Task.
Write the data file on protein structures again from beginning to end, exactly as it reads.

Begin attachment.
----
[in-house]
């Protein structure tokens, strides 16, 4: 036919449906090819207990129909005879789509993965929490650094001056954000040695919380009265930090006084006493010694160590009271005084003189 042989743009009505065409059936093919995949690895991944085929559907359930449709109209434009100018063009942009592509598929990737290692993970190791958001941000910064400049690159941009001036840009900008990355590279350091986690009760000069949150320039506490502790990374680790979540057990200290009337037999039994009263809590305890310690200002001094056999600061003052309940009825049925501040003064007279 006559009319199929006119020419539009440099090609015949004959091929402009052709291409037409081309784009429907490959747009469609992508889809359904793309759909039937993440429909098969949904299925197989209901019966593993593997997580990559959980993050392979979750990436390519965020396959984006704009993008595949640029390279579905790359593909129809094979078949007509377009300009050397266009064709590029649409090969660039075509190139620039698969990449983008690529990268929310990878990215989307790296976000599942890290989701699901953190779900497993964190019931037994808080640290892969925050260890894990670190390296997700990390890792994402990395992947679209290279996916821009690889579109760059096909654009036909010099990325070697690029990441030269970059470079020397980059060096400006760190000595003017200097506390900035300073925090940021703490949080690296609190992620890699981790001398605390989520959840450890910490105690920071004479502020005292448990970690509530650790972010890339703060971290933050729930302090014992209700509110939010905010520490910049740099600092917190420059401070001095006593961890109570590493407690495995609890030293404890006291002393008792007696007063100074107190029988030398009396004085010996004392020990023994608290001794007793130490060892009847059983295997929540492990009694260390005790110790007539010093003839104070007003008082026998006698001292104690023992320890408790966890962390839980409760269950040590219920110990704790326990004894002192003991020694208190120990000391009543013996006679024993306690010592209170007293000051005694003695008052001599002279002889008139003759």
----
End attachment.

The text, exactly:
[in-house]
């Protein structure tokens, strides 16, 4: 036919449906090819207990129909005879789509993965929490650094001056954000040695919380009265930090006084006493010694160590009271005084003189 042989743009009505065409059936093919995949690895991944085929559907359930449709109209434009100018063009942009592509598929990737290692993970190791958001941000910064400049690159941009001036840009900008990355590279350091986690009760000069949150320039506490502790990374680790979540057990200290009337037999039994009263809590305890310690200002001094056999600061003052309940009825049925501040003064007279 006559009319199929006119020419539009440099090609015949004959091929402009052709291409037409081309784009429907490959747009469609992508889809359904793309759909039937993440429909098969949904299925197989209901019966593993593997997580990559959980993050392979979750990436390519965020396959984006704009993008595949640029390279579905790359593909129809094979078949007509377009300009050397266009064709590029649409090969660039075509190139620039698969990449983008690529990268929310990878990215989307790296976000599942890290989701699901953190779900497993964190019931037994808080640290892969925050260890894990670190390296997700990390890792994402990395992947679209290279996916821009690889579109760059096909654009036909010099990325070697690029990441030269970059470079020397980059060096400006760190000595003017200097506390900035300073925090940021703490949080690296609190992620890699981790001398605390989520959840450890910490105690920071004479502020005292448990970690509530650790972010890339703060971290933050729930302090014992209700509110939010905010520490910049740099600092917190420059401070001095006593961890109570590493407690495995609890030293404890006291002393008792007696007063100074107190029988030398009396004085010996004392020990023994608290001794007793130490060892009847059983295997929540492990009694260390005790110790007539010093003839104070007003008082026998006698001292104690023992320890408790966890962390839980409760269950040590219920110990704790326990004894002192003991020694208190120990000391009543013996006679024993306690010592209170007293000051005694003695008052001599002279002889008139003759």